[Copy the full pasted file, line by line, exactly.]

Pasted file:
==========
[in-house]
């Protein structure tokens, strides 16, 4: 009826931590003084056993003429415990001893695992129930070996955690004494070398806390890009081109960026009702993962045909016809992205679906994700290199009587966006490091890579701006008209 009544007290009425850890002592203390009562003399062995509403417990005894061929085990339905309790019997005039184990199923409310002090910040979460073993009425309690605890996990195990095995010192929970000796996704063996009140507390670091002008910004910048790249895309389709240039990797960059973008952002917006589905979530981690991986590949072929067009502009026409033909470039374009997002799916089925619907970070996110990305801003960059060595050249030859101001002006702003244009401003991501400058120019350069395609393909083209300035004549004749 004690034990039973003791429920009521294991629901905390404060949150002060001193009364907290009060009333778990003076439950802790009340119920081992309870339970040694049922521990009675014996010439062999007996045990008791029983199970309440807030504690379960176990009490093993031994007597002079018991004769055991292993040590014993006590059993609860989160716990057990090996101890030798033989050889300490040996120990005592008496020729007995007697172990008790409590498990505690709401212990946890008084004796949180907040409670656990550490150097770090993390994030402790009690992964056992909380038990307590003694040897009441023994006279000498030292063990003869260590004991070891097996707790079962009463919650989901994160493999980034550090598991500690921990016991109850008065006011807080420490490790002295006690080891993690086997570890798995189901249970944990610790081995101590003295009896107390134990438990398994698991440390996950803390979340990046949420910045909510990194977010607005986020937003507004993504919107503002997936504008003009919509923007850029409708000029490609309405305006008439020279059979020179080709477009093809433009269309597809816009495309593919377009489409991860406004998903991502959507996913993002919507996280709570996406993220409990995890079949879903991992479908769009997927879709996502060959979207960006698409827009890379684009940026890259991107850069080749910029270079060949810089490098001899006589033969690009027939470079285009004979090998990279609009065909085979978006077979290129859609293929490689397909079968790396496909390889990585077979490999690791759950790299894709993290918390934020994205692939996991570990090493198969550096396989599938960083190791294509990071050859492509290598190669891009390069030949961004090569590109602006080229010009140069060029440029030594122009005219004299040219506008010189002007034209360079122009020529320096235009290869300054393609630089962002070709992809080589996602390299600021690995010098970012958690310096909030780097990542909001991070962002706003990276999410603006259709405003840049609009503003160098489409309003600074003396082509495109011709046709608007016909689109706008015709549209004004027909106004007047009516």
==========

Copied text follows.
[in-house]
């Protein structure tokens, strides 16, 4: 009826931590003084056993003429415990001893695992129930070996955690004494070398806390890009081109960026009702993962045909016809992205679906994700290199009587966006490091890579701006008209 009544007290009425850890002592203390009562003399062995509403417990005894061929085990339905309790019997005039184990199923409310002090910040979460073993009425309690605890996990195990095995010192929970000796996704063996009140507390670091002008910004910048790249895309389709240039990797960059973008952002917006589905979530981690991986590949072929067009502009026409033909470039374009997002799916089925619907970070996110990305801003960059060595050249030859101001002006702003244009401003991501400058120019350069395609393909083209300035004549004749 004690034990039973003791429920009521294991629901905390404060949150002060001193009364907290009060009333778990003076439950802790009340119920081992309870339970040694049922521990009675014996010439062999007996045990008791029983199970309440807030504690379960176990009490093993031994007597002079018991004769055991292993040590014993006590059993609860989160716990057990090996101890030798033989050889300490040996120990005592008496020729007995007697172990008790409590498990505690709401212990946890008084004796949180907040409670656990550490150097770090993390994030402790009690992964056992909380038990307590003694040897009441023994006279000498030292063990003869260590004991070891097996707790079962009463919650989901994160493999980034550090598991500690921990016991109850008065006011807080420490490790002295006690080891993690086997570890798995189901249970944990610790081995101590003295009896107390134990438990398994698991440390996950803390979340990046949420910045909510990194977010607005986020937003507004993504919107503002997936504008003009919509923007850029409708000029490609309405305006008439020279059979020179080709477009093809433009269309597809816009495309593919377009489409991860406004998903991502959507996913993002919507996280709570996406993220409990995890079949879903991992479908769009997927879709996502060959979207960006698409827009890379684009940026890259991107850069080749910029270079060949810089490098001899006589033969690009027939470079285009004979090998990279609009065909085979978006077979290129859609293929490689397909079968790396496909390889990585077979490999690791759950790299894709993290918390934020994205692939996991570990090493198969550096396989599938960083190791294509990071050859492509290598190669891009390069030949961004090569590109602006080229010009140069060029440029030594122009005219004299040219506008010189002007034209360079122009020529320096235009290869300054393609630089962002070709992809080589996602390299600021690995010098970012958690310096909030780097990542909001991070962002706003990276999410603006259709405003840049609009503003160098489409309003600074003396082509495109011709046709608007016909689109706008015709549209004004027909106004007047009516």